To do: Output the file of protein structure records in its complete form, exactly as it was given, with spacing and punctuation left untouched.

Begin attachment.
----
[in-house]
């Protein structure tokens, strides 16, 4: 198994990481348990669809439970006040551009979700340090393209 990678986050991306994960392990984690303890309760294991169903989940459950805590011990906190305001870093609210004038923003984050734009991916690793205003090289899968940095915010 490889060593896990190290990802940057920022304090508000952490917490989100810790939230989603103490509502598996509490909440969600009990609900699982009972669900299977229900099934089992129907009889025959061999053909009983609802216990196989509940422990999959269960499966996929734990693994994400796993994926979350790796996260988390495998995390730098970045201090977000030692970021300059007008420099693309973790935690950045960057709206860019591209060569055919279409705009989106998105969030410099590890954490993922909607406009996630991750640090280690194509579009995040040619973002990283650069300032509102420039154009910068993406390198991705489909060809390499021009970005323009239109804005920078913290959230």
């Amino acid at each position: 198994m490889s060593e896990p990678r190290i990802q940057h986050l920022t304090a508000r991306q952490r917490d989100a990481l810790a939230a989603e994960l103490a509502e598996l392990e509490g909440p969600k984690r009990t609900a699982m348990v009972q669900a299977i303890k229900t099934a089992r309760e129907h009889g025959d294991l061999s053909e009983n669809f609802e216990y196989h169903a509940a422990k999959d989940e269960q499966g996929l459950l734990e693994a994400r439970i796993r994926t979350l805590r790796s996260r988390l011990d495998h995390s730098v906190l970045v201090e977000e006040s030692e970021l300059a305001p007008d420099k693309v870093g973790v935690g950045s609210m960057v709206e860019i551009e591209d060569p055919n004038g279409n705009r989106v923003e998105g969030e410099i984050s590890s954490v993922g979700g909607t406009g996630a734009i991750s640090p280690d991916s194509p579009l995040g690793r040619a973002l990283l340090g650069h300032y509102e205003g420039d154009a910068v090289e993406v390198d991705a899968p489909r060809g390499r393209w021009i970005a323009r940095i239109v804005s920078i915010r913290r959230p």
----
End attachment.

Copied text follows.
[in-house]
């Protein structure tokens, strides 16, 4: 198994990481348990669809439970006040551009979700340090393209 990678986050991306994960392990984690303890309760294991169903989940459950805590011990906190305001870093609210004038923003984050734009991916690793205003090289899968940095915010 490889060593896990190290990802940057920022304090508000952490917490989100810790939230989603103490509502598996509490909440969600009990609900699982009972669900299977229900099934089992129907009889025959061999053909009983609802216990196989509940422990999959269960499966996929734990693994994400796993994926979350790796996260988390495998995390730098970045201090977000030692970021300059007008420099693309973790935690950045960057709206860019591209060569055919279409705009989106998105969030410099590890954490993922909607406009996630991750640090280690194509579009995040040619973002990283650069300032509102420039154009910068993406390198991705489909060809390499021009970005323009239109804005920078913290959230």
């Amino acid at each position: 198994m490889s060593e896990p990678r190290i990802q940057h986050l920022t304090a508000r991306q952490r917490d989100a990481l810790a939230a989603e994960l103490a509502e598996l392990e509490g909440p969600k984690r009990t609900a699982m348990v009972q669900a299977i303890k229900t099934a089992r309760e129907h009889g025959d294991l061999s053909e009983n669809f609802e216990y196989h169903a509940a422990k999959d989940e269960q499966g996929l459950l734990e693994a994400r439970i796993r994926t979350l805590r790796s996260r988390l011990d495998h995390s730098v906190l970045v201090e977000e006040s030692e970021l300059a305001p007008d420099k693309v870093g973790v935690g950045s609210m960057v709206e860019i551009e591209d060569p055919n004038g279409n705009r989106v923003e998105g969030e410099i984050s590890s954490v993922g979700g909607t406009g996630a734009i991750s640090p280690d991916s194509p579009l995040g690793r040619a973002l990283l340090g650069h300032y509102e205003g420039d154009a910068v090289e993406v390198d991705a899968p489909r060809g390499r393209w021009i970005a323009r940095i239109v804005s920078i915010r913290r959230p």